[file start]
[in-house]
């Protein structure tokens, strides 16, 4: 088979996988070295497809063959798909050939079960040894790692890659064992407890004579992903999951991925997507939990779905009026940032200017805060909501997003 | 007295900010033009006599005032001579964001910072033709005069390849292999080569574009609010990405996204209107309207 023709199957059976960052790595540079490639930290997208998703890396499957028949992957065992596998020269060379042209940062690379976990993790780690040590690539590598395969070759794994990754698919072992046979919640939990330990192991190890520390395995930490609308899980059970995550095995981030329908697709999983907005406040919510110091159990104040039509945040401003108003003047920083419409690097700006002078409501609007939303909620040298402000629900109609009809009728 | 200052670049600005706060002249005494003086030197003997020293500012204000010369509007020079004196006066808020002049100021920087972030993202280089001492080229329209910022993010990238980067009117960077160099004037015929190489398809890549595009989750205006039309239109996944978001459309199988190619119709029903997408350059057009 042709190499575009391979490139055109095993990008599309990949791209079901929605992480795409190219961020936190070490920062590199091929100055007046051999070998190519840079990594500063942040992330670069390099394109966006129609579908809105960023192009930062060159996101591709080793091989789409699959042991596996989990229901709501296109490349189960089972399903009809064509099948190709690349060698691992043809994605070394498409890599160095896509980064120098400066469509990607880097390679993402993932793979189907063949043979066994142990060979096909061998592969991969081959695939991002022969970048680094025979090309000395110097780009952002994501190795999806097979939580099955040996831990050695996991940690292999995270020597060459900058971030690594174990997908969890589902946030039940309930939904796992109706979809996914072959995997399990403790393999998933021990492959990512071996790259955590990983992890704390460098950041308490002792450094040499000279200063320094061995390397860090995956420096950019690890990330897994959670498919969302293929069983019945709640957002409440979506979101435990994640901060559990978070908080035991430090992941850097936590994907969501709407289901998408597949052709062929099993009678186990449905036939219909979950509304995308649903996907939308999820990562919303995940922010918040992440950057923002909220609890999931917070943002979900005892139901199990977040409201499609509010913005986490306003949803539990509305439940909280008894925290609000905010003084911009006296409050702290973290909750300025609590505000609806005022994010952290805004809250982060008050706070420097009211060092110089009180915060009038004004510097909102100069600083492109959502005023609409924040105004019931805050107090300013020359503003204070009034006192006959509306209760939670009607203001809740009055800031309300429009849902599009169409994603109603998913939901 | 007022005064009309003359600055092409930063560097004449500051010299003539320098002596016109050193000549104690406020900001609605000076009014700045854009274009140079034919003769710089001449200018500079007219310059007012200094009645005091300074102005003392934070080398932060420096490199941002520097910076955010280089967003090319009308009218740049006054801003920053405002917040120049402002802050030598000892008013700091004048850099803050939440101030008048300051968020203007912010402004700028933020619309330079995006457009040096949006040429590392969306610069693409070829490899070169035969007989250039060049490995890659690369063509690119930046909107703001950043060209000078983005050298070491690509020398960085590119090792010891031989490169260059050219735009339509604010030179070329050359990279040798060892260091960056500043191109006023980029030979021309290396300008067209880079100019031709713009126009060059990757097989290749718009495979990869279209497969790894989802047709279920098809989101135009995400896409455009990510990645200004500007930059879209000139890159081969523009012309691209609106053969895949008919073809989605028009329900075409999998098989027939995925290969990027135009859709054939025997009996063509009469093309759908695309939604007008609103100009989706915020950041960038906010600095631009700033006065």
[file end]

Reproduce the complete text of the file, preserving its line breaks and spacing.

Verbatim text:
[in-house]
């Protein structure tokens, strides 16, 4: 088979996988070295497809063959798909050939079960040894790692890659064992407890004579992903999951991925997507939990779905009026940032200017805060909501997003 | 007295900010033009006599005032001579964001910072033709005069390849292999080569574009609010990405996204209107309207 023709199957059976960052790595540079490639930290997208998703890396499957028949992957065992596998020269060379042209940062690379976990993790780690040590690539590598395969070759794994990754698919072992046979919640939990330990192991190890520390395995930490609308899980059970995550095995981030329908697709999983907005406040919510110091159990104040039509945040401003108003003047920083419409690097700006002078409501609007939303909620040298402000629900109609009809009728 | 200052670049600005706060002249005494003086030197003997020293500012204000010369509007020079004196006066808020002049100021920087972030993202280089001492080229329209910022993010990238980067009117960077160099004037015929190489398809890549595009989750205006039309239109996944978001459309199988190619119709029903997408350059057009 042709190499575009391979490139055109095993990008599309990949791209079901929605992480795409190219961020936190070490920062590199091929100055007046051999070998190519840079990594500063942040992330670069390099394109966006129609579908809105960023192009930062060159996101591709080793091989789409699959042991596996989990229901709501296109490349189960089972399903009809064509099948190709690349060698691992043809994605070394498409890599160095896509980064120098400066469509990607880097390679993402993932793979189907063949043979066994142990060979096909061998592969991969081959695939991002022969970048680094025979090309000395110097780009952002994501190795999806097979939580099955040996831990050695996991940690292999995270020597060459900058971030690594174990997908969890589902946030039940309930939904796992109706979809996914072959995997399990403790393999998933021990492959990512071996790259955590990983992890704390460098950041308490002792450094040499000279200063320094061995390397860090995956420096950019690890990330897994959670498919969302293929069983019945709640957002409440979506979101435990994640901060559990978070908080035991430090992941850097936590994907969501709407289901998408597949052709062929099993009678186990449905036939219909979950509304995308649903996907939308999820990562919303995940922010918040992440950057923002909220609890999931917070943002979900005892139901199990977040409201499609509010913005986490306003949803539990509305439940909280008894925290609000905010003084911009006296409050702290973290909750300025609590505000609806005022994010952290805004809250982060008050706070420097009211060092110089009180915060009038004004510097909102100069600083492109959502005023609409924040105004019931805050107090300013020359503003204070009034006192006959509306209760939670009607203001809740009055800031309300429009849902599009169409994603109603998913939901 | 007022005064009309003359600055092409930063560097004449500051010299003539320098002596016109050193000549104690406020900001609605000076009014700045854009274009140079034919003769710089001449200018500079007219310059007012200094009645005091300074102005003392934070080398932060420096490199941002520097910076955010280089967003090319009308009218740049006054801003920053405002917040120049402002802050030598000892008013700091004048850099803050939440101030008048300051968020203007912010402004700028933020619309330079995006457009040096949006040429590392969306610069693409070829490899070169035969007989250039060049490995890659690369063509690119930046909107703001950043060209000078983005050298070491690509020398960085590119090792010891031989490169260059050219735009339509604010030179070329050359990279040798060892260091960056500043191109006023980029030979021309290396300008067209880079100019031709713009126009060059990757097989290749718009495979990869279209497969790894989802047709279920098809989101135009995400896409455009990510990645200004500007930059879209000139890159081969523009012309691209609106053969895949008919073809989605028009329900075409999998098989027939995925290969990027135009859709054939025997009996063509009469093309759908695309939604007008609103100009989706915020950041960038906010600095631009700033006065």